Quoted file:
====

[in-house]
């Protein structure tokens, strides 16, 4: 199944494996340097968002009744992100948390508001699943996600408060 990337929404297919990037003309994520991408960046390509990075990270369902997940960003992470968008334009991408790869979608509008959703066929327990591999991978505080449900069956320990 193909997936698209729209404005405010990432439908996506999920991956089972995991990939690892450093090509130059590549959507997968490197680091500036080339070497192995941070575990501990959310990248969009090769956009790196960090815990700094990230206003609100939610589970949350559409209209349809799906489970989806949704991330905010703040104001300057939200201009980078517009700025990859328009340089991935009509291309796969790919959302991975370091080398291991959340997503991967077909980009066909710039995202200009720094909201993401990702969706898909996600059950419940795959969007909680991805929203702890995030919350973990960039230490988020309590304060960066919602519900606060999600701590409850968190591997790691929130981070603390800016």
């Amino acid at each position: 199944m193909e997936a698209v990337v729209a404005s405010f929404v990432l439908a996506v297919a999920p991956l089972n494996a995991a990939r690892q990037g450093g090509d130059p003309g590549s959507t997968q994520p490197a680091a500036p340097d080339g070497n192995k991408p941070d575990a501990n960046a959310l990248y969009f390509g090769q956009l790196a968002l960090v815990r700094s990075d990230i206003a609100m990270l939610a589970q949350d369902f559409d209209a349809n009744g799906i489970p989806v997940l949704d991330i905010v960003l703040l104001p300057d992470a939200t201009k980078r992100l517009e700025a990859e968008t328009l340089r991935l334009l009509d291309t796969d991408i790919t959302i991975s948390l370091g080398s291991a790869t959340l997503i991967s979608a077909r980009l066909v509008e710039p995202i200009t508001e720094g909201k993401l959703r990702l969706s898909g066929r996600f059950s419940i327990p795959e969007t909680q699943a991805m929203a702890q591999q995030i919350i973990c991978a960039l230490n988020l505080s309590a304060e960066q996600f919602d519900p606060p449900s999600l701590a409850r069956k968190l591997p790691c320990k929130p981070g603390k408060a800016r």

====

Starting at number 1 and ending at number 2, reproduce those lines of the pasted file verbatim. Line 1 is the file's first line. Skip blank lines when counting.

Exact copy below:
[in-house]
């Protein structure tokens, strides 16, 4: 199944494996340097968002009744992100948390508001699943996600408060 990337929404297919990037003309994520991408960046390509990075990270369902997940960003992470968008334009991408790869979608509008959703066929327990591999991978505080449900069956320990 193909997936698209729209404005405010990432439908996506999920991956089972995991990939690892450093090509130059590549959507997968490197680091500036080339070497192995941070575990501990959310990248969009090769956009790196960090815990700094990230206003609100939610589970949350559409209209349809799906489970989806949704991330905010703040104001300057939200201009980078517009700025990859328009340089991935009509291309796969790919959302991975370091080398291991959340997503991967077909980009066909710039995202200009720094909201993401990702969706898909996600059950419940795959969007909680991805929203702890995030919350973990960039230490988020309590304060960066919602519900606060999600701590409850968190591997790691929130981070603390800016």